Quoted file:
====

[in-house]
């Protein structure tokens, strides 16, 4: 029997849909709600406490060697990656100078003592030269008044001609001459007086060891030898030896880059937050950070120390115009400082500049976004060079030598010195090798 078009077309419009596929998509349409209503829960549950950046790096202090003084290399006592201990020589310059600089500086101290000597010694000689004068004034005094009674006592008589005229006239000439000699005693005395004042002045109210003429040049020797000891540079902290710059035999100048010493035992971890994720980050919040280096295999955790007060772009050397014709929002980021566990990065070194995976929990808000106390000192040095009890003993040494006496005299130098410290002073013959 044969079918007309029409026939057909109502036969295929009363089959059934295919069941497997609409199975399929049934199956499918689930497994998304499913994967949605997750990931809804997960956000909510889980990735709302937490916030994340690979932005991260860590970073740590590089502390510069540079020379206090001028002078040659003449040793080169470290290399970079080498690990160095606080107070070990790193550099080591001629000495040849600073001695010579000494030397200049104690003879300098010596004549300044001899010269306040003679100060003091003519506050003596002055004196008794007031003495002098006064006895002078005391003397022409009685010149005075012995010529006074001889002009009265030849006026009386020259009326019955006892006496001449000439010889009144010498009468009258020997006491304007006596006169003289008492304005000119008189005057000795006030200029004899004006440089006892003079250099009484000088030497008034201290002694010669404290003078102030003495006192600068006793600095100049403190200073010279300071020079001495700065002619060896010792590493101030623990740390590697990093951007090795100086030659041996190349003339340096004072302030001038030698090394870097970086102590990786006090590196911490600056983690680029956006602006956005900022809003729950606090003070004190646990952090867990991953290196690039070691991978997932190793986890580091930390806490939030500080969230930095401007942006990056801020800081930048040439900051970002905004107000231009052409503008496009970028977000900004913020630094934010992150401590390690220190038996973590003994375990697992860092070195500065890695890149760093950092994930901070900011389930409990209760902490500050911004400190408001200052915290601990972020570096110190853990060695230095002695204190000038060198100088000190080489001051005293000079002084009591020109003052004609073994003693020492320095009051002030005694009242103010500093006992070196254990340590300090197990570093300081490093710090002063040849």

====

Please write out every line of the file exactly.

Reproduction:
[in-house]
């Protein structure tokens, strides 16, 4: 029997849909709600406490060697990656100078003592030269008044001609001459007086060891030898030896880059937050950070120390115009400082500049976004060079030598010195090798 078009077309419009596929998509349409209503829960549950950046790096202090003084290399006592201990020589310059600089500086101290000597010694000689004068004034005094009674006592008589005229006239000439000699005693005395004042002045109210003429040049020797000891540079902290710059035999100048010493035992971890994720980050919040280096295999955790007060772009050397014709929002980021566990990065070194995976929990808000106390000192040095009890003993040494006496005299130098410290002073013959 044969079918007309029409026939057909109502036969295929009363089959059934295919069941497997609409199975399929049934199956499918689930497994998304499913994967949605997750990931809804997960956000909510889980990735709302937490916030994340690979932005991260860590970073740590590089502390510069540079020379206090001028002078040659003449040793080169470290290399970079080498690990160095606080107070070990790193550099080591001629000495040849600073001695010579000494030397200049104690003879300098010596004549300044001899010269306040003679100060003091003519506050003596002055004196008794007031003495002098006064006895002078005391003397022409009685010149005075012995010529006074001889002009009265030849006026009386020259009326019955006892006496001449000439010889009144010498009468009258020997006491304007006596006169003289008492304005000119008189005057000795006030200029004899004006440089006892003079250099009484000088030497008034201290002694010669404290003078102030003495006192600068006793600095100049403190200073010279300071020079001495700065002619060896010792590493101030623990740390590697990093951007090795100086030659041996190349003339340096004072302030001038030698090394870097970086102590990786006090590196911490600056983690680029956006602006956005900022809003729950606090003070004190646990952090867990991953290196690039070691991978997932190793986890580091930390806490939030500080969230930095401007942006990056801020800081930048040439900051970002905004107000231009052409503008496009970028977000900004913020630094934010992150401590390690220190038996973590003994375990697992860092070195500065890695890149760093950092994930901070900011389930409990209760902490500050911004400190408001200052915290601990972020570096110190853990060695230095002695204190000038060198100088000190080489001051005293000079002084009591020109003052004609073994003693020492320095009051002030005694009242103010500093006992070196254990340590300090197990570093300081490093710090002063040849």